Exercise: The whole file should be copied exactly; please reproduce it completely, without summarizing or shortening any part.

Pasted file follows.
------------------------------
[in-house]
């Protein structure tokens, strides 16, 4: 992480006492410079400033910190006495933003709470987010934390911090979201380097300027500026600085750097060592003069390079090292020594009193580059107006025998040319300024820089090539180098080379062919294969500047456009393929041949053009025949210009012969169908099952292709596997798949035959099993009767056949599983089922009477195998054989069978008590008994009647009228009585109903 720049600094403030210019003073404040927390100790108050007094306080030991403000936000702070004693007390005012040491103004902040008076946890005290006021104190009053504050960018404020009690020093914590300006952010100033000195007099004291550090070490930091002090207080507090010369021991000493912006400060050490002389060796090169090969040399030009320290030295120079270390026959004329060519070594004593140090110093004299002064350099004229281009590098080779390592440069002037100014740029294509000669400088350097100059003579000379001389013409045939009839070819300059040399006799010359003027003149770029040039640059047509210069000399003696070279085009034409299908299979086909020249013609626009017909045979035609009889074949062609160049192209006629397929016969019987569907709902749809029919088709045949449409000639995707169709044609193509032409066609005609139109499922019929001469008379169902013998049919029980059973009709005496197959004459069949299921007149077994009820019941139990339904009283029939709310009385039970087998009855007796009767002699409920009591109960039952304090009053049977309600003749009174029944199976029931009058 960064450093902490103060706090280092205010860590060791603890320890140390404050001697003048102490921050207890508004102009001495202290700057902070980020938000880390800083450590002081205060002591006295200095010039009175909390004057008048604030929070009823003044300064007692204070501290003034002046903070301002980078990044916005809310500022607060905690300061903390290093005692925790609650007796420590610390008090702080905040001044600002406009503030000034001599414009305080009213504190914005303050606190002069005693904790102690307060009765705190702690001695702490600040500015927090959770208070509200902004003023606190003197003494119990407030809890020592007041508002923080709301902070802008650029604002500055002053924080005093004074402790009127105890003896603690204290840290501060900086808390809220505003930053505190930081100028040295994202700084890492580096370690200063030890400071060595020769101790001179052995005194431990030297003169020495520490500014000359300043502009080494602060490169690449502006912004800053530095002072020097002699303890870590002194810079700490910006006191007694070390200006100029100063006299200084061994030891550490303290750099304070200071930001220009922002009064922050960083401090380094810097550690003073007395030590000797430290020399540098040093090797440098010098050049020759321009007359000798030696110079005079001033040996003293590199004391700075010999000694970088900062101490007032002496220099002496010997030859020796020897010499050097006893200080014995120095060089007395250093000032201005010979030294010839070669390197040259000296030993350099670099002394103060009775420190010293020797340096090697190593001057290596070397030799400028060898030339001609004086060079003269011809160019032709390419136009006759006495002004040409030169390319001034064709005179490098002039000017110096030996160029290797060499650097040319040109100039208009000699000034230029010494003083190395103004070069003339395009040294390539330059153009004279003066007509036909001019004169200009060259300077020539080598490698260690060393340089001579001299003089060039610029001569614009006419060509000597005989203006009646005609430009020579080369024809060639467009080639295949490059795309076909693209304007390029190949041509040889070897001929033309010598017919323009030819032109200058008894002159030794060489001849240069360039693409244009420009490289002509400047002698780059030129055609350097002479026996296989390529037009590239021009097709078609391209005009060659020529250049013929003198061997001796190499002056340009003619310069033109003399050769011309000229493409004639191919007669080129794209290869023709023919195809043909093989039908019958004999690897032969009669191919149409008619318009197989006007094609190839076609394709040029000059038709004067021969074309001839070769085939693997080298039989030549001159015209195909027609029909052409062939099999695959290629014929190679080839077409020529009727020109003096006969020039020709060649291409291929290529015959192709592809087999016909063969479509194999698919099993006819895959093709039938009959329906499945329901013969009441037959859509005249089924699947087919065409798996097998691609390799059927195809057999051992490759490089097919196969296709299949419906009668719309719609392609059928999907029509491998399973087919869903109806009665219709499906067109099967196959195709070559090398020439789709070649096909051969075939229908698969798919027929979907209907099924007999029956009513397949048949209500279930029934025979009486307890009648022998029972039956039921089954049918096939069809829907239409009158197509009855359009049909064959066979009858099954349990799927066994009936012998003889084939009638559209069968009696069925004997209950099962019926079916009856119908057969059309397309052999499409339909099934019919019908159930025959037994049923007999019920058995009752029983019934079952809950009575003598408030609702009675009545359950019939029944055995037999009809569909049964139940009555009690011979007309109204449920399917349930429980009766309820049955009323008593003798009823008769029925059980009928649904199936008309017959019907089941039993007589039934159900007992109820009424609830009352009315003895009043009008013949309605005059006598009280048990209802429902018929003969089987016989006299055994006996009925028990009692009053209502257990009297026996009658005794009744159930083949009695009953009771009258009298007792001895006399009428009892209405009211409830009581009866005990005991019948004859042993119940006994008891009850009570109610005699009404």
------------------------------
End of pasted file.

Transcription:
[in-house]
């Protein structure tokens, strides 16, 4: 992480006492410079400033910190006495933003709470987010934390911090979201380097300027500026600085750097060592003069390079090292020594009193580059107006025998040319300024820089090539180098080379062919294969500047456009393929041949053009025949210009012969169908099952292709596997798949035959099993009767056949599983089922009477195998054989069978008590008994009647009228009585109903 720049600094403030210019003073404040927390100790108050007094306080030991403000936000702070004693007390005012040491103004902040008076946890005290006021104190009053504050960018404020009690020093914590300006952010100033000195007099004291550090070490930091002090207080507090010369021991000493912006400060050490002389060796090169090969040399030009320290030295120079270390026959004329060519070594004593140090110093004299002064350099004229281009590098080779390592440069002037100014740029294509000669400088350097100059003579000379001389013409045939009839070819300059040399006799010359003027003149770029040039640059047509210069000399003696070279085009034409299908299979086909020249013609626009017909045979035609009889074949062609160049192209006629397929016969019987569907709902749809029919088709045949449409000639995707169709044609193509032409066609005609139109499922019929001469008379169902013998049919029980059973009709005496197959004459069949299921007149077994009820019941139990339904009283029939709310009385039970087998009855007796009767002699409920009591109960039952304090009053049977309600003749009174029944199976029931009058 960064450093902490103060706090280092205010860590060791603890320890140390404050001697003048102490921050207890508004102009001495202290700057902070980020938000880390800083450590002081205060002591006295200095010039009175909390004057008048604030929070009823003044300064007692204070501290003034002046903070301002980078990044916005809310500022607060905690300061903390290093005692925790609650007796420590610390008090702080905040001044600002406009503030000034001599414009305080009213504190914005303050606190002069005693904790102690307060009765705190702690001695702490600040500015927090959770208070509200902004003023606190003197003494119990407030809890020592007041508002923080709301902070802008650029604002500055002053924080005093004074402790009127105890003896603690204290840290501060900086808390809220505003930053505190930081100028040295994202700084890492580096370690200063030890400071060595020769101790001179052995005194431990030297003169020495520490500014000359300043502009080494602060490169690449502006912004800053530095002072020097002699303890870590002194810079700490910006006191007694070390200006100029100063006299200084061994030891550490303290750099304070200071930001220009922002009064922050960083401090380094810097550690003073007395030590000797430290020399540098040093090797440098010098050049020759321009007359000798030696110079005079001033040996003293590199004391700075010999000694970088900062101490007032002496220099002496010997030859020796020897010499050097006893200080014995120095060089007395250093000032201005010979030294010839070669390197040259000296030993350099670099002394103060009775420190010293020797340096090697190593001057290596070397030799400028060898030339001609004086060079003269011809160019032709390419136009006759006495002004040409030169390319001034064709005179490098002039000017110096030996160029290797060499650097040319040109100039208009000699000034230029010494003083190395103004070069003339395009040294390539330059153009004279003066007509036909001019004169200009060259300077020539080598490698260690060393340089001579001299003089060039610029001569614009006419060509000597005989203006009646005609430009020579080369024809060639467009080639295949490059795309076909693209304007390029190949041509040889070897001929033309010598017919323009030819032109200058008894002159030794060489001849240069360039693409244009420009490289002509400047002698780059030129055609350097002479026996296989390529037009590239021009097709078609391209005009060659020529250049013929003198061997001796190499002056340009003619310069033109003399050769011309000229493409004639191919007669080129794209290869023709023919195809043909093989039908019958004999690897032969009669191919149409008619318009197989006007094609190839076609394709040029000059038709004067021969074309001839070769085939693997080298039989030549001159015209195909027609029909052409062939099999695959290629014929190679080839077409020529009727020109003096006969020039020709060649291409291929290529015959192709592809087999016909063969479509194999698919099993006819895959093709039938009959329906499945329901013969009441037959859509005249089924699947087919065409798996097998691609390799059927195809057999051992490759490089097919196969296709299949419906009668719309719609392609059928999907029509491998399973087919869903109806009665219709499906067109099967196959195709070559090398020439789709070649096909051969075939229908698969798919027929979907209907099924007999029956009513397949048949209500279930029934025979009486307890009648022998029972039956039921089954049918096939069809829907239409009158197509009855359009049909064959066979009858099954349990799927066994009936012998003889084939009638559209069968009696069925004997209950099962019926079916009856119908057969059309397309052999499409339909099934019919019908159930025959037994049923007999019920058995009752029983019934079952809950009575003598408030609702009675009545359950019939029944055995037999009809569909049964139940009555009690011979007309109204449920399917349930429980009766309820049955009323008593003798009823008769029925059980009928649904199936008309017959019907089941039993007589039934159900007992109820009424609830009352009315003895009043009008013949309605005059006598009280048990209802429902018929003969089987016989006299055994006996009925028990009692009053209502257990009297026996009658005794009744159930083949009695009953009771009258009298007792001895006399009428009892209405009211409830009581009866005990005991019948004859042993119940006994008891009850009570109610005699009404």